Cannabis smuggling nets Okinawa-based Marine two years in Japanese prison
Stars and Stripes February 18, 2022
CAMP FOSTER, Okinawa — An Okinawa-based Marine was sentenced to two years in a Japanese prison Friday for attempting to smuggle cannabis products into the country and two others pleaded guilty to similar charges in an unrelated case.
Cpl. Nicholas Garner received two years in prison with hard labor and a $4,344 fine in Naha District Court, a court spokeswoman told Stars and Stripes by phone Friday. It’s customary in Japan for officials to speak to the media on condition of anonymity.
Garner pleaded guilty Jan. 28 to two counts of violating Japan’s Cannabis Control and Customs Act, the Okinawa Times reported at the time.
He was indicted on Nov. 25 after 2 liters, or a half-gallon, of cannabis liquid and nearly a quarter-pound of cannabis arrived at Camp Foster on June 7.
That package was sent from Nevada on May 26 by unidentified individuals, the court spokeswoman said. Garner reportedly had a small amount of cannabis flower and liquid on him when security forces arrested him June 3 at his Foster residence.
In a separate case, Cpl. Deshane Fox and Lance Cpl. Alfred Johnson pleaded guilty Thursday in district court to violating one count of the control act. Prosecutors are seeking three years imprisonment and about $4,000 in fines for both men.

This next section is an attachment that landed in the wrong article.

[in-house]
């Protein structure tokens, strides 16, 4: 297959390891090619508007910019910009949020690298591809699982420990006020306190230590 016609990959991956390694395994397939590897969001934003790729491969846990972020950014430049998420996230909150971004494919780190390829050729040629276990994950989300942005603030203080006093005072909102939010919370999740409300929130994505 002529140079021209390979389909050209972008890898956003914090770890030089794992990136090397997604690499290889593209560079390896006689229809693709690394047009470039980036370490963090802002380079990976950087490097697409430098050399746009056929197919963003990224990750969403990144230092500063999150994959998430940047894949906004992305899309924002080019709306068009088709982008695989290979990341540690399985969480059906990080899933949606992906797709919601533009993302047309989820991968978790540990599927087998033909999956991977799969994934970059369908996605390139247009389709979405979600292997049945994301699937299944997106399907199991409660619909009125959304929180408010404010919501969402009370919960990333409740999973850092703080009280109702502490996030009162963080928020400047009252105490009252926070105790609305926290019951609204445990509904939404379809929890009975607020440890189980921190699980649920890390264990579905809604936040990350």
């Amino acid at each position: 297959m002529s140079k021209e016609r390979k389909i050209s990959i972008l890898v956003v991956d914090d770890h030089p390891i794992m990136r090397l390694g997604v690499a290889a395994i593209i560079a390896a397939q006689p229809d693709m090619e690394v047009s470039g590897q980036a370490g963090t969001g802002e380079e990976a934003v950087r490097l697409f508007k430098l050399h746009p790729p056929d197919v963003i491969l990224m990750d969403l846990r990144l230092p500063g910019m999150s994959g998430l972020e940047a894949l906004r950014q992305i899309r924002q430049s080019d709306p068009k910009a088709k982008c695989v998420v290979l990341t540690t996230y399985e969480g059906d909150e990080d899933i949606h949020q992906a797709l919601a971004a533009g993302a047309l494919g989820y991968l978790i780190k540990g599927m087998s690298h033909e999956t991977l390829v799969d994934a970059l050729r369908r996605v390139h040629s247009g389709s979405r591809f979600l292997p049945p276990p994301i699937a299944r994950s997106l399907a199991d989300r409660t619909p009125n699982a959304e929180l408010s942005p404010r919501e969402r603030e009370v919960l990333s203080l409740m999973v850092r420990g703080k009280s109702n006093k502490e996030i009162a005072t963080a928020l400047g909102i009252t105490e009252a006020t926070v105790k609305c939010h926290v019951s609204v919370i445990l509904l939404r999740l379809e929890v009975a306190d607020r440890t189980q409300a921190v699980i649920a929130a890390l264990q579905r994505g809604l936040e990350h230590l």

Fox and Johnson were charged Nov. 9 after customs officials intercepted a package April 21 at the Camp Kinser post office with just over a quarter-pound of marijuana and about 4 ½ grams of cannabis liquid inside, the spokeswoman said. The package was sent by unnamed individuals in California.
Fox admitted Thursday in court to contacting drug dealers in the U.S., importing marijuana and selling it to service members. Johnson admitted to pitching in money and selling marijuana to service members. They attributed their decisions to financial difficulties and apologized.
Fox said he was facing financial hardship due to a divorce and the subsequent cut in pay. Johnson said he was trying to support his mother back in the U.S. who had lost her job due to the COVID-19 pandemic.
“I should have sought financial help,” Fox said.
Johnson said he was desperate and thought selling marijuana was his “only option.”
“I am deeply sorry for what I’ve done,” he said.
Their defense attorneys requested suspended sentences for both. They are scheduled for sentencing March 8, Judge Naoyuki Kimijima said Thursday.